More information: BMC Medicine 2013, 11:42

Related Stories

Can consuming caffeine while breastfeeding harm your baby?

February 21, 2012
Babies are not able to metabolize or excrete caffeine very well, so a breastfeeding mother's consumption of caffeine may lead to caffeine accumulation and symptoms such as wakefulness and irritability, according to an interview ...

Prenatal caffeine intake not linked to children's behavior

July 9, 2012
(HealthDay) -- Maternal prenatal caffeine intake is not associated with behavior problems in young children, according to a study published online July 9 in Pediatrics.

Coffee, caffeine not linked to psoriasis in U.S. women

March 21, 2012
(HealthDay) -- Coffee and caffeine are not associated with psoriasis incidence after adjustment for smoking, according to a research letter published in the March issue of the Archives of Dermatology.

Caffeine improves recognition of positive words

November 7, 2012
Caffeine perks up most coffee-lovers, but a new study shows a small dose of caffeine also increases their speed and accuracy for recognizing words with positive connotation. The research published November 7 in the open access ...

Recommended for you

Study shows a significant ongoing decline in sperm counts of Western men

July 25, 2017
In the first systematic review and meta-analysis of trends in sperm count, researchers from the Hebrew University-Hadassah Braun School of Public Health and Community Medicine and the Icahn School of Medicine at Mount Sinai ...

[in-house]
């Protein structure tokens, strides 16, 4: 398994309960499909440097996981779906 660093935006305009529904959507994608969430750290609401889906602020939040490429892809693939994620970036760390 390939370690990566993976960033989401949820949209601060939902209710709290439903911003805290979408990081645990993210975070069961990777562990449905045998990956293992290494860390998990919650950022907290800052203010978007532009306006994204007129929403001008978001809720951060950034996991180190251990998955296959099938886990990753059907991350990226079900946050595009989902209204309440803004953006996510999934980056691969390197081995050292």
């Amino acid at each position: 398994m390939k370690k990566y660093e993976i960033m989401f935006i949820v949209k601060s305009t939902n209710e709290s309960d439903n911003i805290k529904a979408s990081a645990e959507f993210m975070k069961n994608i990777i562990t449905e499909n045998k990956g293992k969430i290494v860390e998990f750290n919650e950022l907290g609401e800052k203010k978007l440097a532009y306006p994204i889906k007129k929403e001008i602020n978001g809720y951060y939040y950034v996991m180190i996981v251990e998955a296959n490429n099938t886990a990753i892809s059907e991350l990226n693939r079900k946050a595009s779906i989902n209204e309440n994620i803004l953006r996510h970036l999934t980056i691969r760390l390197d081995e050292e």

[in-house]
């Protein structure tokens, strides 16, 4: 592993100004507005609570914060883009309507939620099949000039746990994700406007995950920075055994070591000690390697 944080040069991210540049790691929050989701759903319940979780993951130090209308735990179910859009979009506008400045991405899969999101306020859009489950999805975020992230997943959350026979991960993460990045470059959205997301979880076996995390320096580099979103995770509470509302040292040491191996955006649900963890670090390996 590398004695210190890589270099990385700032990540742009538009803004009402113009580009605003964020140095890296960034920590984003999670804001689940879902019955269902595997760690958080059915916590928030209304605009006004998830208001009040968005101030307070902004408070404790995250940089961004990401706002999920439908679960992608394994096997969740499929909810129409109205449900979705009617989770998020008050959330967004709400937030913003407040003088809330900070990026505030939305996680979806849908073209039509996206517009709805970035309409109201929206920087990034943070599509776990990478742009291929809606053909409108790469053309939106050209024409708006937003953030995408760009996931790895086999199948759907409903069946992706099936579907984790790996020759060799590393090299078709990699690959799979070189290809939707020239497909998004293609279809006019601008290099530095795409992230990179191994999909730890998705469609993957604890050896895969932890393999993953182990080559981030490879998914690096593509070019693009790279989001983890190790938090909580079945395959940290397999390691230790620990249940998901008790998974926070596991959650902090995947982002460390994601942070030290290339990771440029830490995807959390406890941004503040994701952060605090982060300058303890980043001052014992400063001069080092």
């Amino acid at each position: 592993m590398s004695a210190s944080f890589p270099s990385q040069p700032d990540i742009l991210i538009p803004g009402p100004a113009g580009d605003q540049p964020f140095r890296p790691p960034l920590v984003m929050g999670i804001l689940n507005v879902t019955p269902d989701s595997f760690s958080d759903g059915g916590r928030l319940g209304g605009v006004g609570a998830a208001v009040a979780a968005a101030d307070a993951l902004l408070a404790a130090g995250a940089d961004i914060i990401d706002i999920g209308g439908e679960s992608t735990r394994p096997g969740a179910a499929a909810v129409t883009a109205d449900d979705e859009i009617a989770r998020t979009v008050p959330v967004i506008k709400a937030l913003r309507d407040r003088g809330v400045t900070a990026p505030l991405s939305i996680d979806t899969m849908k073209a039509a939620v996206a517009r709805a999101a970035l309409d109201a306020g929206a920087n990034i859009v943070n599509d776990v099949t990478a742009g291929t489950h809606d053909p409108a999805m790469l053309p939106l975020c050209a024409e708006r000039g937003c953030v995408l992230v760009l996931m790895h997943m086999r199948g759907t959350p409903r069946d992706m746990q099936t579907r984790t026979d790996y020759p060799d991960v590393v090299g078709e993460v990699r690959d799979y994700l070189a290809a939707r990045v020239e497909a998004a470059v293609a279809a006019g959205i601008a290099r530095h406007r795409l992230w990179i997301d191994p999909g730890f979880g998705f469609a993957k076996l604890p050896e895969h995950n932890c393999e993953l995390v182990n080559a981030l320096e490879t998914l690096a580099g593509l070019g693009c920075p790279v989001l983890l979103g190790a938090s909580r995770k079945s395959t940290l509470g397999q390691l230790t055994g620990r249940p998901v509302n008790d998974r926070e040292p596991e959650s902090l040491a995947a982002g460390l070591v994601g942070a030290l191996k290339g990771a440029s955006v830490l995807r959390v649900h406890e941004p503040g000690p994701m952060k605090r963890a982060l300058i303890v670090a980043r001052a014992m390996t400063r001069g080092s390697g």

Women exposed to smoke while in womb more likely to miscarry

July 13, 2017
Women exposed to cigarette smoke while in their mothers' wombs are more likely to experience miscarriage as adults, according to new research from the University of Aberdeen.

Lack of a hormone in pregnant mice linked to preeclampsia

June 30, 2017
(Medical Xpress)—A team of researchers from Singapore, the Netherlands and Turkey has isolated a hormone in pregnant mice that appears to be associated with preeclampsia—a pregnancy-related condition characterized by ...

Aspirin reduces risk of pre-eclampsia in pregnant women

June 28, 2017
Taking a low-dose aspirin before bed can reduce the risk of pre-eclampsia, which can cause premature birth and, in extreme cases, maternal and foetal death.

The biology of uterine fluid: How it informs the fetus of mom's world

June 22, 2017
A developing fetus bathes in a mixture of cellular secretions and proteins unique to its mother's uterus. Before fertilization, the pH of uterine fluid helps create a conducive environment for sperm migration, and afterward, ...

New clues in puzzle over pre-eclampsia and cholesterol regulation

June 21, 2017
Scientists studying a mystery link between the dangerous pregnancy complication pre-eclampsia and an increased risk of heart disease in later life for both mother and child have uncovered important new clues.

0 comments

Please sign in to add a comment. Registration is free, and takes less than a minute. Read more

Click here to reset your password.
Sign in to get notified via email when new comments are made.